You're off your "diet"iStock/Alexandra Iakovleva
Dropping the weight is only half the battle: the results of your "diet" don't matter if you're not able to maintain the weight loss for good. If you abruptly give up your diet or workout routine after you reach your goal, you're not giving yourself the tools necessary to sustain it. "While fad diets may be fast-acting, they're unsustainable and don't show you how to keep the excess weight off," says Adam Rosante, fitness coach and creator of The People's Bootcamp. "As soon as you go off whatever plan you're on, the pounds come creeping back to where they were, and then some." Rather than going on a crash diet, make small changes that you can incorporate into your lifestyle for years, not weeks, to come. Learn the weight loss tips nutrition pros swear by.
You're too comfortableiStock/seifertstephen
While you were strict about what you ate during the weight loss process, when you reach your goal, you might be more indulgent. An extra piece of bread with dinner or another glass of wine might not seem like a big deal at the time, but they can add up and you may start to see the numbers on the scale creep up. "People might loosen up in places where they were stricter during their diet," says nutritionist Keri Gans, author of The Small Change Diet. "You might push the limits, and sometimes push too far." Use these tricks to stop weekend weight gain.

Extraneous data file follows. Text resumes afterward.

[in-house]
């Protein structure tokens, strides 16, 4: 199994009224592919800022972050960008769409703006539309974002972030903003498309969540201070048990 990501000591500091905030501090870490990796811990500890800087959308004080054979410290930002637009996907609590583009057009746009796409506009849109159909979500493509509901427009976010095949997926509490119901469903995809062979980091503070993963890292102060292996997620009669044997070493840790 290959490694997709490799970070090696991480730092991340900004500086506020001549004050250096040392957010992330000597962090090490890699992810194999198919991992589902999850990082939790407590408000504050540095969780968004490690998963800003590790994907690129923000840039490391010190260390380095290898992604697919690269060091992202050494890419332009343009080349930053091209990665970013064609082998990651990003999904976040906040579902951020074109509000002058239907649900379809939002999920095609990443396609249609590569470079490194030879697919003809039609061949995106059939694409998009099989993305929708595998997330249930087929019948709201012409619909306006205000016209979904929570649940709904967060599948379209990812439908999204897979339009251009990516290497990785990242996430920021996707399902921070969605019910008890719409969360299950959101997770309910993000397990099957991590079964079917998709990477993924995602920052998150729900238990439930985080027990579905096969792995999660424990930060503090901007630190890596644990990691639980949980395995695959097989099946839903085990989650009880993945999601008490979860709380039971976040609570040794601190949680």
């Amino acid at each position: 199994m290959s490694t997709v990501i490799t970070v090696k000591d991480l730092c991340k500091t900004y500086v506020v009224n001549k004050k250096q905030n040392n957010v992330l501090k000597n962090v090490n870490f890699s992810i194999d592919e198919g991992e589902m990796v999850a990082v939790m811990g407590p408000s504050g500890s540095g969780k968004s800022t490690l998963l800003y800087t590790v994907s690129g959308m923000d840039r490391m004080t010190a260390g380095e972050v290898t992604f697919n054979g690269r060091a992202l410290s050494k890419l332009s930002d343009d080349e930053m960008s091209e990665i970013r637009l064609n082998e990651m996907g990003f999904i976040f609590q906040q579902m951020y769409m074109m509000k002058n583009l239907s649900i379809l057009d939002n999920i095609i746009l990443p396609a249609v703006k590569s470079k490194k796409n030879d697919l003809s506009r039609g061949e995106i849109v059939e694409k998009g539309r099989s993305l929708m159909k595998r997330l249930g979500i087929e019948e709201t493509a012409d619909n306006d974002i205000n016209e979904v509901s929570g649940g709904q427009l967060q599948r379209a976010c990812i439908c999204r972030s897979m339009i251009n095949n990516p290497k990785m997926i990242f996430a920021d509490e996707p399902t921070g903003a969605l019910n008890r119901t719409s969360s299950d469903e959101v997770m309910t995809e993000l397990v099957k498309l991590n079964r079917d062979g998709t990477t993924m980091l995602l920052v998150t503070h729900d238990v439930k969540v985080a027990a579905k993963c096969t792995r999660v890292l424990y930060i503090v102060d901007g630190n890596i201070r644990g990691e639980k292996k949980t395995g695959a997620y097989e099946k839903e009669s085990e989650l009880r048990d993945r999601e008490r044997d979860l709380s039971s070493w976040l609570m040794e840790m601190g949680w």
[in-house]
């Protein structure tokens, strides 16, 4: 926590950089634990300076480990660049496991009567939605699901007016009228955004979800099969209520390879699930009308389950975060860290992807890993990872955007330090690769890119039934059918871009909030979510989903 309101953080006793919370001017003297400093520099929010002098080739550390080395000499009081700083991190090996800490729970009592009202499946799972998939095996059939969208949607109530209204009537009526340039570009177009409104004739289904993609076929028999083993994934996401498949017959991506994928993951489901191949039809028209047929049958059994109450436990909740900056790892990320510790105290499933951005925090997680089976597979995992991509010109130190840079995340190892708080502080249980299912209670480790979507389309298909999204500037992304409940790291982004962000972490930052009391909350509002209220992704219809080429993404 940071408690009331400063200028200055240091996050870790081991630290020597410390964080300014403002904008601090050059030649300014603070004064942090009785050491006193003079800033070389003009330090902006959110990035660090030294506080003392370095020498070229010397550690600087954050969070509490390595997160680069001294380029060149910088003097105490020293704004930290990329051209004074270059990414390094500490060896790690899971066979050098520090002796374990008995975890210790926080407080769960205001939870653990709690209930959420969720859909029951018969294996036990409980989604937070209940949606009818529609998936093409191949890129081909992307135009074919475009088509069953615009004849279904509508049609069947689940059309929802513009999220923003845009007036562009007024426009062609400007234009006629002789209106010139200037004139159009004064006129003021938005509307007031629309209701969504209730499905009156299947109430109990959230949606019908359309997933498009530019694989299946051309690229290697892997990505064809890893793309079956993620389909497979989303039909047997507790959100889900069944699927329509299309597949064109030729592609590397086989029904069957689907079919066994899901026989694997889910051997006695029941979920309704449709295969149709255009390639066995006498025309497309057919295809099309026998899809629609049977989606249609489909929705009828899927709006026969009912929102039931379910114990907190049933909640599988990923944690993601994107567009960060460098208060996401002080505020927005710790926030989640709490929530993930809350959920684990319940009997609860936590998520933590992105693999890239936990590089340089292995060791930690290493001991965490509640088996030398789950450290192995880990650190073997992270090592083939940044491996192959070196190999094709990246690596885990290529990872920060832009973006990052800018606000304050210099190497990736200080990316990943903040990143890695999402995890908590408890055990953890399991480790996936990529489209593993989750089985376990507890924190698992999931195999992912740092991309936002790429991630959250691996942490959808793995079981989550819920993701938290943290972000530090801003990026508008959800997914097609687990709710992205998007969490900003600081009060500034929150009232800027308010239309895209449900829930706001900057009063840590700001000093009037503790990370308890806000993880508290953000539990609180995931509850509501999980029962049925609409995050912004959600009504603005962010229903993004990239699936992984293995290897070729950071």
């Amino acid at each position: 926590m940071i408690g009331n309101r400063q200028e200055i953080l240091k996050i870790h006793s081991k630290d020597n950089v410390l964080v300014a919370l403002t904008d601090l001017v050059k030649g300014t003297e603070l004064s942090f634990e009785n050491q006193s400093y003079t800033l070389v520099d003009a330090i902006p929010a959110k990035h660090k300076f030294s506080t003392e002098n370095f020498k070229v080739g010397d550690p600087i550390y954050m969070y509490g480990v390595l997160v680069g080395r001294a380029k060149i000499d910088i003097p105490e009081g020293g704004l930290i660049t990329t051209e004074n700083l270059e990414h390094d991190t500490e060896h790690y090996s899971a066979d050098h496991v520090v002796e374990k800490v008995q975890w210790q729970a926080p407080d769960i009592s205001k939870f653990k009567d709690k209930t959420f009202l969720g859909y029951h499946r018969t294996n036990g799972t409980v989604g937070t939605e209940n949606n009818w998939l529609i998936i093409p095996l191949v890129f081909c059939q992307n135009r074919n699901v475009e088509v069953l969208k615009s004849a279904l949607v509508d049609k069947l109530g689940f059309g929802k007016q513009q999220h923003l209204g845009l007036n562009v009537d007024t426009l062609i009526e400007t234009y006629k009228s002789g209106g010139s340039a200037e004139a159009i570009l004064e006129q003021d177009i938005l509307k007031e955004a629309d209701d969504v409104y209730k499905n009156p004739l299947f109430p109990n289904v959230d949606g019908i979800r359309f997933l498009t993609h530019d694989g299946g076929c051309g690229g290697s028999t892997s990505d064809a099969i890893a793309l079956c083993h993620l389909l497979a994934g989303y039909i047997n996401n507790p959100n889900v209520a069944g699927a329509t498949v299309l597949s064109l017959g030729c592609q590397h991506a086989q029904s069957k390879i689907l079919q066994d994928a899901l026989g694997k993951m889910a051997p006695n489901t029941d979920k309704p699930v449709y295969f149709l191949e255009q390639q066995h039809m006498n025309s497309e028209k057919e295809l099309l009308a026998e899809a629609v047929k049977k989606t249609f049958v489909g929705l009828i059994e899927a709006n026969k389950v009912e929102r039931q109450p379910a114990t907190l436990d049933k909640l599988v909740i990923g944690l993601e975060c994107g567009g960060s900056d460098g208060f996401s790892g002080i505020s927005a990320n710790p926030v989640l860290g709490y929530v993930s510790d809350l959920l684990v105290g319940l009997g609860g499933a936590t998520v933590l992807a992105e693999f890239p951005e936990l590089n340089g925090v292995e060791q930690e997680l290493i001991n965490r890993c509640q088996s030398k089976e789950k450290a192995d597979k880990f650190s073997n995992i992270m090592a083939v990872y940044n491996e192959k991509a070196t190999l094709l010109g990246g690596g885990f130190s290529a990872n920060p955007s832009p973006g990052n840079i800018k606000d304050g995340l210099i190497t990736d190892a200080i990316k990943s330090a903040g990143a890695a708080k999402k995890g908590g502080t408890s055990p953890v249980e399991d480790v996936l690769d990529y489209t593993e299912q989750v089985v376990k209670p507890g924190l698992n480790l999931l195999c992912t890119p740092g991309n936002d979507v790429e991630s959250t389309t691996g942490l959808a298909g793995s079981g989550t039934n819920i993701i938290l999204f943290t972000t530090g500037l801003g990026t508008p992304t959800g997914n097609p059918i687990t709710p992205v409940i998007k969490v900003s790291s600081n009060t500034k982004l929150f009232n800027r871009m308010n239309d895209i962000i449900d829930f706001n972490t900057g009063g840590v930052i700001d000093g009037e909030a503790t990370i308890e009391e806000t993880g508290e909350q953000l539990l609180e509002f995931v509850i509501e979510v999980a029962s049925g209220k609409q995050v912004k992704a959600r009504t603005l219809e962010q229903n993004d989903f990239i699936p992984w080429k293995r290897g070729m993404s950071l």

On the other hand, you're too restrictiveiStock/svariophoto
It seems like a simple fix: cut out all carbs, stay away from animal proteins, or never eat dessert again, and the pounds will fly off. And it could work, at least in the short run, but a super-strict diet regimen can lead to a nutritional imbalance, according to Lauren Pincus, nutritionist and owner of Nutrition Starring You. By eliminating carbs from your diet, for example, your body will draw upon its storage carbohydrates, and when you do start eating carbs again, your system will react to the sudden influx and you could gain weight back quickly, says Pincus. (Related: Don't believe these myths about eating a low-carb diet.)
You're not caring for your gutiStock/Juanmonino
More and more research has emerged about the relationship between gut health and weight loss—there's a reason probiotics are so popular—and taking care of your gut flora possibly has a big impact on how flat your stomach is. According to Scientific American, different stomach bacteria can regulate various hormones, including ghrelin, which stimulates hunger. Eating highly processed foods can not only overwhelm your system with empty calories and chemicals, but it can also damage your gut's ecosystem, destroying the bacteria that will naturally help you stay a healthier weight. Incorporate these probiotic-packed foods into your meals to make for a happier gut.
You misread your hungeriStock/mediaphotos